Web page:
End of season renovations

Renovations should be in the forefront of your mind. Bear in mind any problems that you may have encountered during the season ("wet-spots" or poor drainage). Try to solve these problems during or before renovations start. You should, by now, have quotations for your renovation work and a provisional starting date with the contractor, or booked the machinery with your local ground care hire shop.

The type of end of season renovation will be dictated by the condition of your pitches, however, the extent and what you can achieve will be driven by cost and the will of the club to invest in their pitches.

A typical end of season renovation will be centred around aeration (decompaction), scarification to remove thatch, open up the sward, topdress to restore levels and overseed to introduce some new grasses. 

Before starting any remedial work it is vital to know how much you will need to spend on renovation, as cost can easily escalate if you fail to research prices against the standard of surface you wish to produce. From a commercial point, the cost of renovating a football pitch can range from £4k -£40k The higher costs often relate to more intensified specialist work being required such as fraise mowing and the cost of top dressing materials being used.  

The application of the topdressing as the material alone can cost anything from £35 per tonne, this work alone is the most costly part of pitch renovation and, based on an application of 100 tonnes, can easily run out at three to four thousand pounds for a 6,000m2 pitch. With various options to choose from, you may decide on a high end budget if finances allow, but, at grass roots level where every penny counts, it is more likely that a low expenditure option is chosen, with much of the work done in house with borrowed or hired equipment. 

It is this cost that deters most clubs from spending money on top dressings for their pitches, which is why there are so many poor sports pitches across the country. Top dressing is an important and integral part of maintaining good football and rugby pitches by restoring levels and improving surface drainage.

Whilst we have established that maintaining a rugby pitch is an all year round activity, we do have to start somewhere, so where better than at the END of a very long playing season, usually at the end of April.  

The condition of your pitch will dictate what work will be required; most pitches will have lost between 50-75% grass cover during the playing season coupled with the fact that the soil profile will have become compacted. To rectify these problems, it is essential that a programme of deep aeration (100-300mm deep) is carried out, followed by fertilising, overseeding and topdressing which will help restore levels, feed and re-introduce some new grasses into the playing surface.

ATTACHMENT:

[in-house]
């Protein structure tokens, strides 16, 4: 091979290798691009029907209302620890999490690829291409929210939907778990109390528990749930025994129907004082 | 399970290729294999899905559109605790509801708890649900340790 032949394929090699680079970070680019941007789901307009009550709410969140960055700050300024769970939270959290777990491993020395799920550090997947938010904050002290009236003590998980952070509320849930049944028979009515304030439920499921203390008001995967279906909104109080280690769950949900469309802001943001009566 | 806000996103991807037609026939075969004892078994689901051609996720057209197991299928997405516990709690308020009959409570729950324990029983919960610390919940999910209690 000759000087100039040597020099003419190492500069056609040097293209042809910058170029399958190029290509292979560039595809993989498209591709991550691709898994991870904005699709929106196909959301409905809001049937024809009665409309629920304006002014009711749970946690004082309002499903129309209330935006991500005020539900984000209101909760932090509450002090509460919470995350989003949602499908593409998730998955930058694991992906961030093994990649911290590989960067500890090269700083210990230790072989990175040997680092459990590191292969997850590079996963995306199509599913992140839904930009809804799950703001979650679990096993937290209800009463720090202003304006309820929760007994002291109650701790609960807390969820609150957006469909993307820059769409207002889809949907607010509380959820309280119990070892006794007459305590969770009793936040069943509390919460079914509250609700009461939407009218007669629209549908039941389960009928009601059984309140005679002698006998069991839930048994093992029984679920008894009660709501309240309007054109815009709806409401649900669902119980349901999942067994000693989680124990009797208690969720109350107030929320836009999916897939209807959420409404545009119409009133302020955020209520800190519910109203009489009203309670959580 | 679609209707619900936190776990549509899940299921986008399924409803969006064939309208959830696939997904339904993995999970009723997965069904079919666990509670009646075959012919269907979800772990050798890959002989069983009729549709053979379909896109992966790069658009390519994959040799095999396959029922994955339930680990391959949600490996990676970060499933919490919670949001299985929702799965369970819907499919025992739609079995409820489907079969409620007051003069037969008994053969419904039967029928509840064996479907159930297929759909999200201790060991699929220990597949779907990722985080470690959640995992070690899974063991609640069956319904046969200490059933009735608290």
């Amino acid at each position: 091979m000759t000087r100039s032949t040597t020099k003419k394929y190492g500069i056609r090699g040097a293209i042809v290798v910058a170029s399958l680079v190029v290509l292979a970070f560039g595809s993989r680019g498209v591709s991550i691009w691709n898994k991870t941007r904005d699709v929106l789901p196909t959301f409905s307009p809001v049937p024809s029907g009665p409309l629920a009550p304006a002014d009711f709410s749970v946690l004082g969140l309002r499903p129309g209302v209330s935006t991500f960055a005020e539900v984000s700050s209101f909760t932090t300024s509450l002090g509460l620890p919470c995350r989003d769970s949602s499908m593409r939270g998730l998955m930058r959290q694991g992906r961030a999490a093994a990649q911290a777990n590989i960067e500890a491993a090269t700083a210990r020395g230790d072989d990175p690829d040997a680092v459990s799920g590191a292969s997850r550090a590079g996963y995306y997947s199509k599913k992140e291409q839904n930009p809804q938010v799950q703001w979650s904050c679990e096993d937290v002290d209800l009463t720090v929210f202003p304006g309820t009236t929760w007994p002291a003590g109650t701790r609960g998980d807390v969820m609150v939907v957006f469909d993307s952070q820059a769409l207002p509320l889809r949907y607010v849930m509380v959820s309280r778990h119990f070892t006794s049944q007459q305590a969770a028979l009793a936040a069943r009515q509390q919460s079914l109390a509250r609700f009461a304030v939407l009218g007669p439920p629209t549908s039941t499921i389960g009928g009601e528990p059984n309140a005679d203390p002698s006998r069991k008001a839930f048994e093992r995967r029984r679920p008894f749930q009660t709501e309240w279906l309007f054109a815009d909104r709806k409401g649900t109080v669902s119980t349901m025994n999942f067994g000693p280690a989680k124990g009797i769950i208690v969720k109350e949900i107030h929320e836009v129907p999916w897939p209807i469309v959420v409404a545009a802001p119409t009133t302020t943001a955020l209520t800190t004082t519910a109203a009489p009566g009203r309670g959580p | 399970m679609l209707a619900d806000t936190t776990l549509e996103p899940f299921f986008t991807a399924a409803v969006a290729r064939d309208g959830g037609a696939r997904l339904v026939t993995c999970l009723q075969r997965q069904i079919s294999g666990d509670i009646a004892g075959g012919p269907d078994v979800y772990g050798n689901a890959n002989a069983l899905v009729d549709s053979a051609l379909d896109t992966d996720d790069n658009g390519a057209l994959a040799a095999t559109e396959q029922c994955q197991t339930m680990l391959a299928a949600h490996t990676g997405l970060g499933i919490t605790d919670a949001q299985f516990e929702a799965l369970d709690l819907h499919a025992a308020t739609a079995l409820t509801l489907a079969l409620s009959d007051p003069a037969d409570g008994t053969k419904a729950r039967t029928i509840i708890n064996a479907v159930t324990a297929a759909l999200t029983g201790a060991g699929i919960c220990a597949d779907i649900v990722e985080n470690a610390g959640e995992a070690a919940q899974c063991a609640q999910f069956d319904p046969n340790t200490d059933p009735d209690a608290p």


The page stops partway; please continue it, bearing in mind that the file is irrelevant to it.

However you achieve it, you will need to clean out the surface and get rid of the dead organic matter that will have built up, particularly on the wings of the pitch, and the remnants of old divots etc. A tractor drawn rake followed by a box mower is probably the most traditional method and most likely within the means of most clubs and schools. You may also have use of a pick up flail mower, in which case you may find that scarifying tines can be fitted and the job will be completed in one operation. 

This method can be advantageous as the scarifying tines may leave a grooved surface, ideal for ensuring oversown grass seed is buried just beneath the surface and in contact with the soil.
An operation that is becoming popular to those that can afford it (mostly Premiership clubs fall into this bracket), fraise mowing is extremely efficient at removing the top organic layer of the pitch, however, you will effectively be starting again with a newly sown surface, so your seeding rates will need to be higher. 

Raising/restoring surface levels and getting rid of those compacted areas in front of the goal is everyone's obvious, but don't forget the linesman's run-up; sometimes forgotten, but easily incorporated into your programme and, whilst you're about it, the area beside the pitch that everyone stands to watch the game will need attention. 

Spiking to relieve compaction and getting air back into the soil is important. If you have a spiker that will allow some heave, such as a vertidrain or Weidenmann etc., you may find this beneficial, otherwise you may do well to hire one in or employ the services of a local sports ground contractor.

Get a good quality grass seed for your renovation, and also fresh seed is important as old seed will not germinate as greatly or as well as new. Ensure that you achieve good seed to soil contact slightly below the surface, as seed lying on the surface will not germinate as well as seed that has been worked into the surface.

There are a number of ways to achieve this, by means of tractor mounted or pedestrian dimple/sarrel roller based seeders or disc seeders. Other ways to achieve this would be through surface spiking the area, brushing and then topdressing.